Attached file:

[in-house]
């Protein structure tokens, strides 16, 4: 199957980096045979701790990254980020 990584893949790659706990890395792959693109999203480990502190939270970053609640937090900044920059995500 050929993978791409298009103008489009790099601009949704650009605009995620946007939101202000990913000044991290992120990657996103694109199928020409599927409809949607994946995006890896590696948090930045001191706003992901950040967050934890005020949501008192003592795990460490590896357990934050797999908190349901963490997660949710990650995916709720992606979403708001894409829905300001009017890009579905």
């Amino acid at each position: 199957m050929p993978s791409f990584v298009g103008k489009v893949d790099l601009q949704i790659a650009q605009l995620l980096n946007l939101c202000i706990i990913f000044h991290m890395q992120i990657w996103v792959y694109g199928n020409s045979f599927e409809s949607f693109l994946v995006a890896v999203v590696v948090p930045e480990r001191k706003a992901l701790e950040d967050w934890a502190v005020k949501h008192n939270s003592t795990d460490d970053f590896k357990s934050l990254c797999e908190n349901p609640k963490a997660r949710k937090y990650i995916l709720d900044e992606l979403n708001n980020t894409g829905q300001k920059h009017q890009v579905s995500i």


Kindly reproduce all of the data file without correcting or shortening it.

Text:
[in-house]
């Protein structure tokens, strides 16, 4: 199957980096045979701790990254980020 990584893949790659706990890395792959693109999203480990502190939270970053609640937090900044920059995500 050929993978791409298009103008489009790099601009949704650009605009995620946007939101202000990913000044991290992120990657996103694109199928020409599927409809949607994946995006890896590696948090930045001191706003992901950040967050934890005020949501008192003592795990460490590896357990934050797999908190349901963490997660949710990650995916709720992606979403708001894409829905300001009017890009579905």
């Amino acid at each position: 199957m050929p993978s791409f990584v298009g103008k489009v893949d790099l601009q949704i790659a650009q605009l995620l980096n946007l939101c202000i706990i990913f000044h991290m890395q992120i990657w996103v792959y694109g199928n020409s045979f599927e409809s949607f693109l994946v995006a890896v999203v590696v948090p930045e480990r001191k706003a992901l701790e950040d967050w934890a502190v005020k949501h008192n939270s003592t795990d460490d970053f590896k357990s934050l990254c797999e908190n349901p609640k963490a997660r949710k937090y990650i995916l709720d900044e992606l979403n708001n980020t894409g829905q300001k920059h009017q890009v579905s995500i």